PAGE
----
Steiner Shorts #3: The Social Problem and Human Development


A previous essay provided a broad introduction to Steiner’s threefold social organism which included a short section on the social problem as Steiner saw it. The aim of this essay is to expand on this short section to consider the social problem in more detail, particularly the element of ‘becoming’ rather than achieving a specific end state. Later in this essay this position is brought into contact with the work of Jamie Heckert, particularly his piece on anarchist ethics as a continual becoming, allowing us to highlight possible connections between Steiner’s ethical position and that developed in the course of anarchist theory.

To recap, the social problem as Steiner identified it was that individuals are prevented from fully developing, but the focus here is not on the end-state of a ‘developed’ individual, but on the process of continual transformation. This approach is underpinned by a particular view of humanity and human nature which is the first area to be unpacked here.

For a way into Steiner’s understanding of humans and human nature a good starting point is his book The Philosophy of Freedom (Steiner, 1964). Divided into two parts, the first deals with epistemology as the building block for the second part to address questions of the individual and freedom. For the purposes of this essay it is not necessary to summarise the entirety of the book, nor get into the weeds on Steiner’s epistemology. It is sufficient to go straight to the question of the freedom of the individual as this is revealing of Steiner’s understanding of the human and human nature. As the title suggest, The Philosophy of Freedom is concerned with exploring what it means to be free, and how that freedom can be worked towards. Opening the book Steiner writes:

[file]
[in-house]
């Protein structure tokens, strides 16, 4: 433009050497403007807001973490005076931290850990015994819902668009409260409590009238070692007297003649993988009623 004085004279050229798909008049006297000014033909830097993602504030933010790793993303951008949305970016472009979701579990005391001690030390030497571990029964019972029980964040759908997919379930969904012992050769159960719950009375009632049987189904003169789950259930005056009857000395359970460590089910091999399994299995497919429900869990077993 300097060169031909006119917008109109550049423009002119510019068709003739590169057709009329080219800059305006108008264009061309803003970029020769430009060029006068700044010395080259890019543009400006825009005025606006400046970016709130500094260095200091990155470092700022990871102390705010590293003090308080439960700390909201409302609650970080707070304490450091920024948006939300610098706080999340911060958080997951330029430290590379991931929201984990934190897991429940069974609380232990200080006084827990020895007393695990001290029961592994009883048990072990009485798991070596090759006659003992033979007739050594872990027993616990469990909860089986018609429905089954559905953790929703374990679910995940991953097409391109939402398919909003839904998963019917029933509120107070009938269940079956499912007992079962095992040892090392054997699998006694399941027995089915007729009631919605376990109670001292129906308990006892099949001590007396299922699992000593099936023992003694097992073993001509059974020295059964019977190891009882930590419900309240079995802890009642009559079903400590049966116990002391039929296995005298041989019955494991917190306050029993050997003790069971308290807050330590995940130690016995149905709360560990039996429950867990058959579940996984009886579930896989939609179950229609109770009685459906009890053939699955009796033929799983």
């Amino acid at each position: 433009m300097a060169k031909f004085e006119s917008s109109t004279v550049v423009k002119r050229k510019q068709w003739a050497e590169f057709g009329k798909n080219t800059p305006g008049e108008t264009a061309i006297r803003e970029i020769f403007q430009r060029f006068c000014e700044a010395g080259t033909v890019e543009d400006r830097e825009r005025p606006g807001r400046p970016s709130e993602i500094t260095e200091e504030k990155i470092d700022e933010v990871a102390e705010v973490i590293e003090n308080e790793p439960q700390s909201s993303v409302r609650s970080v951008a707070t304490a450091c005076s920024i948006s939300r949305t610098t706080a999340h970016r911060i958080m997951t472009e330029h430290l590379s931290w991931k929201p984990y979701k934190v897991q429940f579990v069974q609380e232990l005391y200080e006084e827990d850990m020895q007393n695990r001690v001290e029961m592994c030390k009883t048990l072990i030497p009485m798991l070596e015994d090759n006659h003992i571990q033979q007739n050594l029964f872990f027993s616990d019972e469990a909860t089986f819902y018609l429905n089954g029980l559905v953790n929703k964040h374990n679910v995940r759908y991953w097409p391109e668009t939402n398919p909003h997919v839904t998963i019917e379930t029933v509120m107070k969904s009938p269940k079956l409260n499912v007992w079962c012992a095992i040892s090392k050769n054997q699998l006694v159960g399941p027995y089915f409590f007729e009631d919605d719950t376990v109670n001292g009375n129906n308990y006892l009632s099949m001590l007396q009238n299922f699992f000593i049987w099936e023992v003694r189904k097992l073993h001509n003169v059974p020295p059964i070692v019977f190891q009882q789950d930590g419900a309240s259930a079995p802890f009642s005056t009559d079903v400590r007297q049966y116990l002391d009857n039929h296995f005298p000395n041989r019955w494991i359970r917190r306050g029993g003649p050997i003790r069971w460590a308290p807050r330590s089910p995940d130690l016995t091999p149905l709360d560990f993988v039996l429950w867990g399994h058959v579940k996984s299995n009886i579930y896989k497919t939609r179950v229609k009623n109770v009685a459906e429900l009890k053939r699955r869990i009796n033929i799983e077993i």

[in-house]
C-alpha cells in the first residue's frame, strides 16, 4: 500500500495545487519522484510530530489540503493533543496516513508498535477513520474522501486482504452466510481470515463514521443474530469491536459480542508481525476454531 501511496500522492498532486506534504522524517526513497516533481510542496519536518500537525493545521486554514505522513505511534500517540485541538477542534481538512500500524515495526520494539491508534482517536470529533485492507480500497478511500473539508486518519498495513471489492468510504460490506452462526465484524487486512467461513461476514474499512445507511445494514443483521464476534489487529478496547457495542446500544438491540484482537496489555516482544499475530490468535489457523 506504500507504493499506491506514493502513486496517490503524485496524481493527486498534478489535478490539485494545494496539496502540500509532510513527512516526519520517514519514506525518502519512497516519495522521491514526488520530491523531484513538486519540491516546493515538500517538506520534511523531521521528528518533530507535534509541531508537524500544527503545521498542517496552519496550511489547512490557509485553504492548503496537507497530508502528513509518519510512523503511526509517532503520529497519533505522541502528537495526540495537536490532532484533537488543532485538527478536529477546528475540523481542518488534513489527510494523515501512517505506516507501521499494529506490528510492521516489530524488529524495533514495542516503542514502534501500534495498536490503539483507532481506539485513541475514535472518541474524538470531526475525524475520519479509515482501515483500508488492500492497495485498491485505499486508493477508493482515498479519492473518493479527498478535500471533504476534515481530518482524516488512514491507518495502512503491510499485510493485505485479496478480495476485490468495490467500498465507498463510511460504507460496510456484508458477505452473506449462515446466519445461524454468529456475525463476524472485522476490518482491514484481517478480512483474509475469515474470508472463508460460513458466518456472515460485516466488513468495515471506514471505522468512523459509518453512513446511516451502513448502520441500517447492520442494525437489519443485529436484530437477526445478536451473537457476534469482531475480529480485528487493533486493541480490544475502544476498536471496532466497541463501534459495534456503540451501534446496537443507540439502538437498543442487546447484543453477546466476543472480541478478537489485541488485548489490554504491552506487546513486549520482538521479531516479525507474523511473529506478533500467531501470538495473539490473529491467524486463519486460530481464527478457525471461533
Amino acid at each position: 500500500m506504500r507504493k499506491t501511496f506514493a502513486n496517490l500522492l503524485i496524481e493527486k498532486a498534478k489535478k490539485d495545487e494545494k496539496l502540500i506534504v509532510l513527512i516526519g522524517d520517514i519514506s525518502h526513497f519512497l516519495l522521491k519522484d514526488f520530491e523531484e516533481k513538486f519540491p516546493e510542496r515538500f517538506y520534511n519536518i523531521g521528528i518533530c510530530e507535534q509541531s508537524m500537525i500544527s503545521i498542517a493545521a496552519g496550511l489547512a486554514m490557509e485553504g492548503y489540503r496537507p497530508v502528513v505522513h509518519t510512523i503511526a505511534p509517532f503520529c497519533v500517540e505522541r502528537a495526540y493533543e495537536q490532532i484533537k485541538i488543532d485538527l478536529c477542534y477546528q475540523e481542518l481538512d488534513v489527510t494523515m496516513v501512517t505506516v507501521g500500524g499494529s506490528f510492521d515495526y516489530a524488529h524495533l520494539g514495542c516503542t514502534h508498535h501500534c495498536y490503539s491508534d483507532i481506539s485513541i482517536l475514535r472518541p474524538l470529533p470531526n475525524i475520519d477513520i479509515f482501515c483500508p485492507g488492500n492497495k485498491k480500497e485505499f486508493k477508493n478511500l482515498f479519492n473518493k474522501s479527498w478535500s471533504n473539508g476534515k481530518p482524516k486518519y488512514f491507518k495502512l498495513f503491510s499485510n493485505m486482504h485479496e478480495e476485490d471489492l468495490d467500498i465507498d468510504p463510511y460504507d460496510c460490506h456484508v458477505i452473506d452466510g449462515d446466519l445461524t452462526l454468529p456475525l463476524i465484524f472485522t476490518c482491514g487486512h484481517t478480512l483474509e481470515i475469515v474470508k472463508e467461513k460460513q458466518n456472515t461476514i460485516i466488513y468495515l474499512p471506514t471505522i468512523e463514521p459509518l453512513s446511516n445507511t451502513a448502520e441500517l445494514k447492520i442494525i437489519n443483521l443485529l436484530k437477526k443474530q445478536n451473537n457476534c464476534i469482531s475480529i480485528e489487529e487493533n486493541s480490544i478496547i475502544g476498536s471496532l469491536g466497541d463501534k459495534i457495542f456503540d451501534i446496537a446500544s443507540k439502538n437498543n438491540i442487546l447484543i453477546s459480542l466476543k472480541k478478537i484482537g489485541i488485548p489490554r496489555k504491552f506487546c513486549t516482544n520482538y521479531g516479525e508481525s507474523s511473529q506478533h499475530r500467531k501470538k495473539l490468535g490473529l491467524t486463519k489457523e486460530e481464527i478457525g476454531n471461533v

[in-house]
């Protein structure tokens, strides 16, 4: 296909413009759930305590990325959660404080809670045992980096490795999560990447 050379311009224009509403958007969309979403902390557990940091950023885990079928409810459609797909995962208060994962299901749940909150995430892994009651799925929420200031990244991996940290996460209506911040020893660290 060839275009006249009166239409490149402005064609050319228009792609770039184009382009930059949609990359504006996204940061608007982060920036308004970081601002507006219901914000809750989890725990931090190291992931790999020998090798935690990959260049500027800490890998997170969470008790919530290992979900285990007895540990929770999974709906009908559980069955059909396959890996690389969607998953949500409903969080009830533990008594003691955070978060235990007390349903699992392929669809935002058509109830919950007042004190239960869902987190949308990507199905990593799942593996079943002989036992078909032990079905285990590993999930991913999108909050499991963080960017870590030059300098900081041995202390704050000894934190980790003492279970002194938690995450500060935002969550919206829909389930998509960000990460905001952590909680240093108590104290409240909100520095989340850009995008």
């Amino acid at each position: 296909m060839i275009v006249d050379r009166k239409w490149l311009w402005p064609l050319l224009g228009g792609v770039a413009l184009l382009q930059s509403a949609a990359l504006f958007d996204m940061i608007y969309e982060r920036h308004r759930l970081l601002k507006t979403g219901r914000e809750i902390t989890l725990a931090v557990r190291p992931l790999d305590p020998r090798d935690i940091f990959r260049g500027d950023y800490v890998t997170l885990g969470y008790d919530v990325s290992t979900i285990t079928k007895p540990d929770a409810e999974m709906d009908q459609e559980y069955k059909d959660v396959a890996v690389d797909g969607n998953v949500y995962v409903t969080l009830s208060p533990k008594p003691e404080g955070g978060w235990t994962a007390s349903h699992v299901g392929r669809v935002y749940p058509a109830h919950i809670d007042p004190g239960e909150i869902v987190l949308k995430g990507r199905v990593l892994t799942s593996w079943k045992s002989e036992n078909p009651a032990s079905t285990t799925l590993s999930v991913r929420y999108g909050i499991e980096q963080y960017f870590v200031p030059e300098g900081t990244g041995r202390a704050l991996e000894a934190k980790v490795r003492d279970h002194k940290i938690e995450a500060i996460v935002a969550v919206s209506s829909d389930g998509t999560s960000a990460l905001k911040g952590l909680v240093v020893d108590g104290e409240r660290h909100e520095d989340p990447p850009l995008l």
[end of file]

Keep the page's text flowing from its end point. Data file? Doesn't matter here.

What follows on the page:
“The idea of the freedom of the human will has found enthusiastic supporters and stubborn opponents in plenty. There are those who, in their moral fervor, label anyone a man of limited intelligence who can deny so patent a fact as freedom. Opposed to them are others who regard it as the acme of unscientific thinking for anyone to believe that the uniformity of natural law is broken in the sphere of human action and thinking. One and the same thing is thus proclaimed, now as the most precious possession of humanity, now as its most fatal illusion” (Steiner, 1964).

These opening lines provide the starting point for Steiner’s own consideration of human action and freedom in relation to themselves and the wider world, a relationship that cannot be broken nor reduced to one or the other of the above positions.